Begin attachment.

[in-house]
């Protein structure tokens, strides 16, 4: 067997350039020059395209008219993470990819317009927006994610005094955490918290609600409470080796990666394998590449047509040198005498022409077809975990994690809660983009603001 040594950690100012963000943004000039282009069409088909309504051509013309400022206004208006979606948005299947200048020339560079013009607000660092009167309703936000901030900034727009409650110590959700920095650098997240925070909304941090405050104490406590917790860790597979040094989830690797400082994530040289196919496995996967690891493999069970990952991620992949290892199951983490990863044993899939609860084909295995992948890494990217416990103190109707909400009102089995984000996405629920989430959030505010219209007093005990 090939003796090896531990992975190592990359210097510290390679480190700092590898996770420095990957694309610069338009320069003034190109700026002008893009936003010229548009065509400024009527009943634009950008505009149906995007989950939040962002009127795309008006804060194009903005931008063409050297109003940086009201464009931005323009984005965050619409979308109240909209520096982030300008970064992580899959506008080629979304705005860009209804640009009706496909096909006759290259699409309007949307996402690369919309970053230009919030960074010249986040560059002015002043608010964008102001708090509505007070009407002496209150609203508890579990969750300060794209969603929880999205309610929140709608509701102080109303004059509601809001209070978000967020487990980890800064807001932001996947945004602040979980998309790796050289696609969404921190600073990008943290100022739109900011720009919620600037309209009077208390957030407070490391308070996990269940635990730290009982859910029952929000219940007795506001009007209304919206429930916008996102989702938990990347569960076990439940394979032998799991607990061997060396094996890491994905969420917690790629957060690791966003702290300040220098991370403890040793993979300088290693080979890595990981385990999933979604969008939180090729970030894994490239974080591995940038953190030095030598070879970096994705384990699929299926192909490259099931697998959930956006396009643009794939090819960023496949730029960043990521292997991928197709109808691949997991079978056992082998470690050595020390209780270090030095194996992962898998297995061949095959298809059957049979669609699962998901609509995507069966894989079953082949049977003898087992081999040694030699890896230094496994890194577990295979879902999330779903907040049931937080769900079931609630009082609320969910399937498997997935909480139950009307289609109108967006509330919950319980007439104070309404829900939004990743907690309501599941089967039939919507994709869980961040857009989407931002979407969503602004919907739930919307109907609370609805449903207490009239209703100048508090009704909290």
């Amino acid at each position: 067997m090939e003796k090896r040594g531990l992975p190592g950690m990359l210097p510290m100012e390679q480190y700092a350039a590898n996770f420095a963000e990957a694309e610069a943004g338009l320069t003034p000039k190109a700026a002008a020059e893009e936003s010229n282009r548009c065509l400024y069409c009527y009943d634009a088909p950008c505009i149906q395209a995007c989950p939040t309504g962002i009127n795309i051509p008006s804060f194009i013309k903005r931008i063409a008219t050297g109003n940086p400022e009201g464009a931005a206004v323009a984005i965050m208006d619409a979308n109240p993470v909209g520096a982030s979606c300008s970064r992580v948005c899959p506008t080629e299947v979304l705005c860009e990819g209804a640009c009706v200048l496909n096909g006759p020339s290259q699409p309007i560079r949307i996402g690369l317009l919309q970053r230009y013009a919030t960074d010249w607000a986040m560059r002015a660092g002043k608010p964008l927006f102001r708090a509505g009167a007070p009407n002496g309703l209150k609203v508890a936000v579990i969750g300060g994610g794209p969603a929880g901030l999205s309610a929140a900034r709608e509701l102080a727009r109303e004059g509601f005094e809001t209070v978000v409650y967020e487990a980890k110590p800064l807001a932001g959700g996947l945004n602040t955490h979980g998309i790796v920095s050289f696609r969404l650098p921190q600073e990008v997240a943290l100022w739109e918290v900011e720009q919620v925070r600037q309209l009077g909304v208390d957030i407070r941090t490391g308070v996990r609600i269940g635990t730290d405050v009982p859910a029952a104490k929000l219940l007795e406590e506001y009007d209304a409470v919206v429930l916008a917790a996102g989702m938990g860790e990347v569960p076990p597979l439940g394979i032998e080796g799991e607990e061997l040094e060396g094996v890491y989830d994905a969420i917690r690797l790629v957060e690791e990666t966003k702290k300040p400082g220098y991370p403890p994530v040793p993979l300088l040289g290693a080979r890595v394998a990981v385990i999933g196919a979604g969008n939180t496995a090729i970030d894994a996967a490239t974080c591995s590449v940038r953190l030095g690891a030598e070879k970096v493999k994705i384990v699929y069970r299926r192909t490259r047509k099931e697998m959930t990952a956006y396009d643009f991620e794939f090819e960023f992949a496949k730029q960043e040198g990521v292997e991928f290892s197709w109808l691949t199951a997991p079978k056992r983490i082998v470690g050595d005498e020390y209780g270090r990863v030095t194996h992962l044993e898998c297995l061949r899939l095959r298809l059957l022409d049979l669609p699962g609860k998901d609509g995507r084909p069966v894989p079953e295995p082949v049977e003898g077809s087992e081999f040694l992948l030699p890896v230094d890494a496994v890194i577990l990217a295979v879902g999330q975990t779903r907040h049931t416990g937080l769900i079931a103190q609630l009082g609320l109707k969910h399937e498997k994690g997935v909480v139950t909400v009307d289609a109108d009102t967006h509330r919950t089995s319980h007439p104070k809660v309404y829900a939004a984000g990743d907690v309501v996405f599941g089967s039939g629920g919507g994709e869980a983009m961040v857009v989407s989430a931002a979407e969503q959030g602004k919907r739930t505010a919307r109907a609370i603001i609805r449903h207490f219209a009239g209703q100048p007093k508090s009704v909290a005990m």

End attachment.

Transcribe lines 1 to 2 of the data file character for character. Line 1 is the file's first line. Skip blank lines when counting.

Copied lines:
[in-house]
């Protein structure tokens, strides 16, 4: 067997350039020059395209008219993470990819317009927006994610005094955490918290609600409470080796990666394998590449047509040198005498022409077809975990994690809660983009603001 040594950690100012963000943004000039282009069409088909309504051509013309400022206004208006979606948005299947200048020339560079013009607000660092009167309703936000901030900034727009409650110590959700920095650098997240925070909304941090405050104490406590917790860790597979040094989830690797400082994530040289196919496995996967690891493999069970990952991620992949290892199951983490990863044993899939609860084909295995992948890494990217416990103190109707909400009102089995984000996405629920989430959030505010219209007093005990 090939003796090896531990992975190592990359210097510290390679480190700092590898996770420095990957694309610069338009320069003034190109700026002008893009936003010229548009065509400024009527009943634009950008505009149906995007989950939040962002009127795309008006804060194009903005931008063409050297109003940086009201464009931005323009984005965050619409979308109240909209520096982030300008970064992580899959506008080629979304705005860009209804640009009706496909096909006759290259699409309007949307996402690369919309970053230009919030960074010249986040560059002015002043608010964008102001708090509505007070009407002496209150609203508890579990969750300060794209969603929880999205309610929140709608509701102080109303004059509601809001209070978000967020487990980890800064807001932001996947945004602040979980998309790796050289696609969404921190600073990008943290100022739109900011720009919620600037309209009077208390957030407070490391308070996990269940635990730290009982859910029952929000219940007795506001009007209304919206429930916008996102989702938990990347569960076990439940394979032998799991607990061997060396094996890491994905969420917690790629957060690791966003702290300040220098991370403890040793993979300088290693080979890595990981385990999933979604969008939180090729970030894994490239974080591995940038953190030095030598070879970096994705384990699929299926192909490259099931697998959930956006396009643009794939090819960023496949730029960043990521292997991928197709109808691949997991079978056992082998470690050595020390209780270090030095194996992962898998297995061949095959298809059957049979669609699962998901609509995507069966894989079953082949049977003898087992081999040694030699890896230094496994890194577990295979879902999330779903907040049931937080769900079931609630009082609320969910399937498997997935909480139950009307289609109108967006509330919950319980007439104070309404829900939004990743907690309501599941089967039939919507994709869980961040857009989407931002979407969503602004919907739930919307109907609370609805449903207490009239209703100048508090009704909290």